“All the beauty of life is made up of light and shadow.”
Leo Tolstoy, Anna Karenina
Anna Karenina (Keira Knightley) scandalises Russian society by embarking on a tempestuous affair with handsome young cavalry officer Count Vronsky (Aaron Taylor-Johnson) thus putting her husband Karenin’s (Jude Law) political ambitions in jeopardy. Director Joe Wright and screenwriter Tom Stoppard’s formally daring approach to Tolstoy’s novel sets the action within an elaborately constructed theatre. By refusing to place events in real locations Wright adds a phantasmagorical touch as if these characters exist out-with their own time replaying events from the past. It is a bold conceit but one that never diverts from the power of Tolstoy’s story or the very fine performances from Knightley and in particular Jude Law.
Director Profile – Joe Wright
British director Joe Wright started his career directing dramas for the BBC, most notably Charles II: The Power and the Passion (2003). This led to him being chosen to direct Pride and Prejudice (2005) for Working Title Films with Keira Knightley and Matthew Macfadyen (both of whom appear in Anna Karenina). Another literary adaptation followed with Ian McEwan’s Atonement (2007) again with Knightley. The Soloist (2009) based on the true story of a musician who develops schizophrenia and ends up homeless didn’t receive the acclaim of Wright’s earlier films but it is an affecting work with great performance from Jamie Foxx and Robert Downey Jr. Hanna (2009) is an odd mixture of action movie and fairytale starring Eric Bana and Saoirse Ronan as father and daughter assassins.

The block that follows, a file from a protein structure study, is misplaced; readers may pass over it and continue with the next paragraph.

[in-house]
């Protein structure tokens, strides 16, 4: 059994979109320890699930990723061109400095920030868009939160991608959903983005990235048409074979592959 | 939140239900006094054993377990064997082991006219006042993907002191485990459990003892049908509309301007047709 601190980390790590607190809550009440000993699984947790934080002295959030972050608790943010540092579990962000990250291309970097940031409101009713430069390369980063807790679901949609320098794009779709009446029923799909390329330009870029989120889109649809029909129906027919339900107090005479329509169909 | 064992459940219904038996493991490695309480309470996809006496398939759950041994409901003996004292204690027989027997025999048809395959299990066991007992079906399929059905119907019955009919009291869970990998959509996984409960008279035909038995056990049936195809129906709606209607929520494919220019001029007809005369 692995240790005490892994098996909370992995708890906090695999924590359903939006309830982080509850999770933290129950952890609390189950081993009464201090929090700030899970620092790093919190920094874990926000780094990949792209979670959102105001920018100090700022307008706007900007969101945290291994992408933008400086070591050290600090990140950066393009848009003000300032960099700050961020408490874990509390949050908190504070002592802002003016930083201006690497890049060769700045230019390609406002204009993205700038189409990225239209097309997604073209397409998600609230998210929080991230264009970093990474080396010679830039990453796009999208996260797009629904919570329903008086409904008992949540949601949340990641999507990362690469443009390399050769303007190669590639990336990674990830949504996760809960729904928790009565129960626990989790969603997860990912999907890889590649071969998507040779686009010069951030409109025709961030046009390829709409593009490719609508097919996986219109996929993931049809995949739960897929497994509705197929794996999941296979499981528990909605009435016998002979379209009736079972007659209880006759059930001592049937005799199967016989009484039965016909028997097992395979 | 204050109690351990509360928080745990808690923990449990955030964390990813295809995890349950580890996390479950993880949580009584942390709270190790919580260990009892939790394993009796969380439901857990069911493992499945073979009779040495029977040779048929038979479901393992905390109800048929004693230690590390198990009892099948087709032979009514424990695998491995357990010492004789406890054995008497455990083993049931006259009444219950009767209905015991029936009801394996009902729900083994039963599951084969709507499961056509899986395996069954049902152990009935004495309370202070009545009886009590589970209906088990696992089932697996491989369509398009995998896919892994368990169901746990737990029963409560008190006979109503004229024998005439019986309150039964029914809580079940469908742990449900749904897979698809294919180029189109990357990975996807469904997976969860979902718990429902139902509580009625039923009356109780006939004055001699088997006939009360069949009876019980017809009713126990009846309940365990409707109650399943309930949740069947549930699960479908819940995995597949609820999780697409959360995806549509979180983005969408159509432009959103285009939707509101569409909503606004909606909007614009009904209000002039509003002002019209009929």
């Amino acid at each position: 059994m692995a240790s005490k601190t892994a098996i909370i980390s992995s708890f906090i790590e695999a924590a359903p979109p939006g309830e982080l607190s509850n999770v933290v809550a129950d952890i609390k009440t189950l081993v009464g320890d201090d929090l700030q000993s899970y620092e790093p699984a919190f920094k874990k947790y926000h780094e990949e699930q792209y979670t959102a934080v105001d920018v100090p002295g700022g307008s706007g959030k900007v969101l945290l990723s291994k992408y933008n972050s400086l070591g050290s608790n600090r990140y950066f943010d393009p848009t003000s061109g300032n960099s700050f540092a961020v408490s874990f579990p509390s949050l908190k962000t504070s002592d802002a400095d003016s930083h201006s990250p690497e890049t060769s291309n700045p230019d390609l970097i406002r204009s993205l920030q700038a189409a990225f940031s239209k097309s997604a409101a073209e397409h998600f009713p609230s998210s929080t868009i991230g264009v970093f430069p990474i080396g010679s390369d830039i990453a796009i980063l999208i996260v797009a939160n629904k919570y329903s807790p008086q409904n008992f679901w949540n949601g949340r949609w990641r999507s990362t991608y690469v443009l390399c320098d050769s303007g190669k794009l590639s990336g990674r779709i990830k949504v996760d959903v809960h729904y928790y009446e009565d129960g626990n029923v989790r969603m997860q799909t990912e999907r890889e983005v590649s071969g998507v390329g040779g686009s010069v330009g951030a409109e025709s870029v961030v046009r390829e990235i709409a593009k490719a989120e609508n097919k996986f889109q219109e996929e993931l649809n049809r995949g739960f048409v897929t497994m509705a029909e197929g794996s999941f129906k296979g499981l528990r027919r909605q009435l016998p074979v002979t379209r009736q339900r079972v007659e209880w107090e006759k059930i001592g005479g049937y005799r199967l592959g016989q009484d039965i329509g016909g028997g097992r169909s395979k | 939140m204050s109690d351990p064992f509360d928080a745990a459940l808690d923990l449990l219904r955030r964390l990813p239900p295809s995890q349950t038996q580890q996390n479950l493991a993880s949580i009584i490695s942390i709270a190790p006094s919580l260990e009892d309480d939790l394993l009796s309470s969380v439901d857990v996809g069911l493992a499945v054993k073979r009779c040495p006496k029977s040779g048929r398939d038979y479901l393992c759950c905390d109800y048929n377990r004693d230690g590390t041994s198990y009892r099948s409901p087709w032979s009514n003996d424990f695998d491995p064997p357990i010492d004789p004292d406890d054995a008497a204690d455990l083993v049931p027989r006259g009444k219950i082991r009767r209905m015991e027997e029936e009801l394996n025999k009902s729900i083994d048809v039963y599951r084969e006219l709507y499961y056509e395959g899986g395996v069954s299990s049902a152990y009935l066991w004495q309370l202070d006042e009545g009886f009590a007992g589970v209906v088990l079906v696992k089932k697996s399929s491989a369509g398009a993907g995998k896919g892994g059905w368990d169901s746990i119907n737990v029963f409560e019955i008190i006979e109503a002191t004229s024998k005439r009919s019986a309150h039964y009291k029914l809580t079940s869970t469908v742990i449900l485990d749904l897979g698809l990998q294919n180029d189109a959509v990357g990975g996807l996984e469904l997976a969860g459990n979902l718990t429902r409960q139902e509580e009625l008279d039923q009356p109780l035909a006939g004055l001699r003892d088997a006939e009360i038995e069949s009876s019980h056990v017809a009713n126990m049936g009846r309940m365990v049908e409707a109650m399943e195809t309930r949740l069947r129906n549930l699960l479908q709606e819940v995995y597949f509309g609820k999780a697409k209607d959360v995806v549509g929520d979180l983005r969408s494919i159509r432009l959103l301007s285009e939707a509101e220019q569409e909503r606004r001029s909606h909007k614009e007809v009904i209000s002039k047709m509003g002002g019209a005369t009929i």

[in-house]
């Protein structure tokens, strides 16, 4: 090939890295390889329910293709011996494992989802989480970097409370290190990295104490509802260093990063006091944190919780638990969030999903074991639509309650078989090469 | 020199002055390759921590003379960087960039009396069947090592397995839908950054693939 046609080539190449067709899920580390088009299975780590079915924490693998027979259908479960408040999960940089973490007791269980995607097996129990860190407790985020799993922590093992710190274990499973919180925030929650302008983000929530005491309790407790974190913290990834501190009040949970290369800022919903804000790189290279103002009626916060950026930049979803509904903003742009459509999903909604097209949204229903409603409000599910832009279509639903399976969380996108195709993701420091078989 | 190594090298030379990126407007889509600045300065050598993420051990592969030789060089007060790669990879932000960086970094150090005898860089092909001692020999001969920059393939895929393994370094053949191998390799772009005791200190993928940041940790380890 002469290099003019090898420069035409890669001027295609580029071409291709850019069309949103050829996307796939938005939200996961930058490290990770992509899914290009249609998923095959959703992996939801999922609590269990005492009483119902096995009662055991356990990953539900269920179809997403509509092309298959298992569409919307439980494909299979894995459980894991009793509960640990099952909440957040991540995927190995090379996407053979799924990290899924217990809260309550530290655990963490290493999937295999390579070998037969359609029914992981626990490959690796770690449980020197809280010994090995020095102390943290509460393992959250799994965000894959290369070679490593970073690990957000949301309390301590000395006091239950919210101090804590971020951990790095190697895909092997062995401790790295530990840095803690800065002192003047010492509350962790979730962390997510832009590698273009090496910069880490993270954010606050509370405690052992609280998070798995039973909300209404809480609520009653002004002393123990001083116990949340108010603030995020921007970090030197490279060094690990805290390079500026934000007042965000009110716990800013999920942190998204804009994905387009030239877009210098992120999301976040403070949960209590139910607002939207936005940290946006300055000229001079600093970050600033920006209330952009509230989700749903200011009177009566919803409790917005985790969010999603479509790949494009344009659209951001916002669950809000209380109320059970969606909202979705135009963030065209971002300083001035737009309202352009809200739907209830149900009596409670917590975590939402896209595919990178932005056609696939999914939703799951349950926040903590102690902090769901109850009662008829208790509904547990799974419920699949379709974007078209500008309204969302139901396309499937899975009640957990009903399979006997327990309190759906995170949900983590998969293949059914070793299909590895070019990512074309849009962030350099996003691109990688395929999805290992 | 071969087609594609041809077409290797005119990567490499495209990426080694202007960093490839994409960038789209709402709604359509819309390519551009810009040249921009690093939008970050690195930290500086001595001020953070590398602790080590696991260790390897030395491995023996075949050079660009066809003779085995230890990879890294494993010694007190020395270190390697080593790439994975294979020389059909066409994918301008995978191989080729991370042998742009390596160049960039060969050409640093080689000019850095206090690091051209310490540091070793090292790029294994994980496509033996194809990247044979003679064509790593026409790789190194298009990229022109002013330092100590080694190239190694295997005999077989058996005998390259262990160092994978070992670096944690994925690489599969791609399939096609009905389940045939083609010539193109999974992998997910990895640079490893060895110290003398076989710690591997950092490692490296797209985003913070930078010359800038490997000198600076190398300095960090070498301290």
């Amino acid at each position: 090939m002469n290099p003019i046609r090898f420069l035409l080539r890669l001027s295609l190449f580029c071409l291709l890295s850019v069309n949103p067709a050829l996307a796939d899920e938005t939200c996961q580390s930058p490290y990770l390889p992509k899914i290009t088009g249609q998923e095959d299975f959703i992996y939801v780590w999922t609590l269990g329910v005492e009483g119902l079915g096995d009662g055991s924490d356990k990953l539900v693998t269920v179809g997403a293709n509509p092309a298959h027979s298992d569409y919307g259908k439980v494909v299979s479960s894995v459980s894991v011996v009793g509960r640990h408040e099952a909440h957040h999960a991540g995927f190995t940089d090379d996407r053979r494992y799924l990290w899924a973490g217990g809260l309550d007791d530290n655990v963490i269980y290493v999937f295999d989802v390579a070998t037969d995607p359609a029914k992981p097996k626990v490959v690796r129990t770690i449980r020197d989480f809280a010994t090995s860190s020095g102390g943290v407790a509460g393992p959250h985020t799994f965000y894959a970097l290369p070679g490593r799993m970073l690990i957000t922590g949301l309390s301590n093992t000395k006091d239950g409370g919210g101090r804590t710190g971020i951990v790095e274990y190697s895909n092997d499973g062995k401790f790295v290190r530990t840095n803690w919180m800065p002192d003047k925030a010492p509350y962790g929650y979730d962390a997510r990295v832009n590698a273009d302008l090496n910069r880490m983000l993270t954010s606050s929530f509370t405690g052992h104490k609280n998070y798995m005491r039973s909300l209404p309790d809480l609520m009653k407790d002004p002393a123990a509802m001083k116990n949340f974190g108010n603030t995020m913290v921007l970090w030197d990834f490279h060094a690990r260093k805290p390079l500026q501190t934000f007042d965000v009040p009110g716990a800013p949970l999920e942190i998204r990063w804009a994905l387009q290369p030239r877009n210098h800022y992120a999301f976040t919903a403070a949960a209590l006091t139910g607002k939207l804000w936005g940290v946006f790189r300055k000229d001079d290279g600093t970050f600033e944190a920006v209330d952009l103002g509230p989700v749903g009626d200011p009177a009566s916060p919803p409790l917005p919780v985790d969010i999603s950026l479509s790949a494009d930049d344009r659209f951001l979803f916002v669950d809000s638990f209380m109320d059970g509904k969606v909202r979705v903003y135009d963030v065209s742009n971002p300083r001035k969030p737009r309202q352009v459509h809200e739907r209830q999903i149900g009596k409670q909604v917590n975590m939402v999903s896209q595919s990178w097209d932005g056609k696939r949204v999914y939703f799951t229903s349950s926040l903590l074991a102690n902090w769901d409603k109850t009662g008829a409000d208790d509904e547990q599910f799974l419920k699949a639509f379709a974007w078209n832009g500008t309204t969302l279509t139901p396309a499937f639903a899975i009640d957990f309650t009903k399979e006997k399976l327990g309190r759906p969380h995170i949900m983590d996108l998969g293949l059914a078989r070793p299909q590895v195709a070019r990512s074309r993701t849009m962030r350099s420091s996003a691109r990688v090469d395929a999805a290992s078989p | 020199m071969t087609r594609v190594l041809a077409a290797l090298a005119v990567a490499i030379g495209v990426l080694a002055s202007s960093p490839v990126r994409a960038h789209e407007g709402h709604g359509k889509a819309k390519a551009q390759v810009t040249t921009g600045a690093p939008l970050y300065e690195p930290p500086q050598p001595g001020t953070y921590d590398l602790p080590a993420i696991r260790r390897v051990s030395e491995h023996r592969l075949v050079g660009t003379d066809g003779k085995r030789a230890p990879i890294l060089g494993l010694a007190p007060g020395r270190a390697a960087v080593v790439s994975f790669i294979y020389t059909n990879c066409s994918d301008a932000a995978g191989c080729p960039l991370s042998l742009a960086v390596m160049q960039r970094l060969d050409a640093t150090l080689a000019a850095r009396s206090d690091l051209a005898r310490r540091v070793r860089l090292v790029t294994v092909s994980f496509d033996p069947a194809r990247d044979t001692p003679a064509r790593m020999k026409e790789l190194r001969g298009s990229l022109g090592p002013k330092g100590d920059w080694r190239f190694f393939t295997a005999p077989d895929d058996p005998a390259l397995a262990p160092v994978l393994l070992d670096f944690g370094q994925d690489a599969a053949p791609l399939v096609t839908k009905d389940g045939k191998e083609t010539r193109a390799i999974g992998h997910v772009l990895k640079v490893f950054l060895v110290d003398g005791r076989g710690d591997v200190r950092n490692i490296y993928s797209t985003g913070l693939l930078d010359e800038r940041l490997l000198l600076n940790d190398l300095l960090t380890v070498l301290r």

Tolstoy on Film
Tolstoy has been well served by film. Greta Garbo made an impression in a 1935 version of Anna Karenina (dir. Clarence Brown). Russian actor-director Sergei Bonderchuk’s 1967 take on War and Peace is eight hours long but still quicker than reading the book. Robert Bresson’s final film L’ Argent (1983) is a masterly reworking of the Tolstoy short story ‘The Forged Coupon.’ Italian brothers Paolo and Vittorio Taviani made a typically spare and elegant adaptation of Tolstoy’s ‘Father Serguis.’ With Ivansxtc (2001) Bernard Rose relocates ‘The Life and Death of Ivan Ilyich’ to contemporary Los Angeles as a Hollywood agent faces up to his own mortality.
Screenplay by Tom Stoppard (based on the novel by Leo Tolstoy)
Directed by Joe Wright
Running time 2 hours 10 mins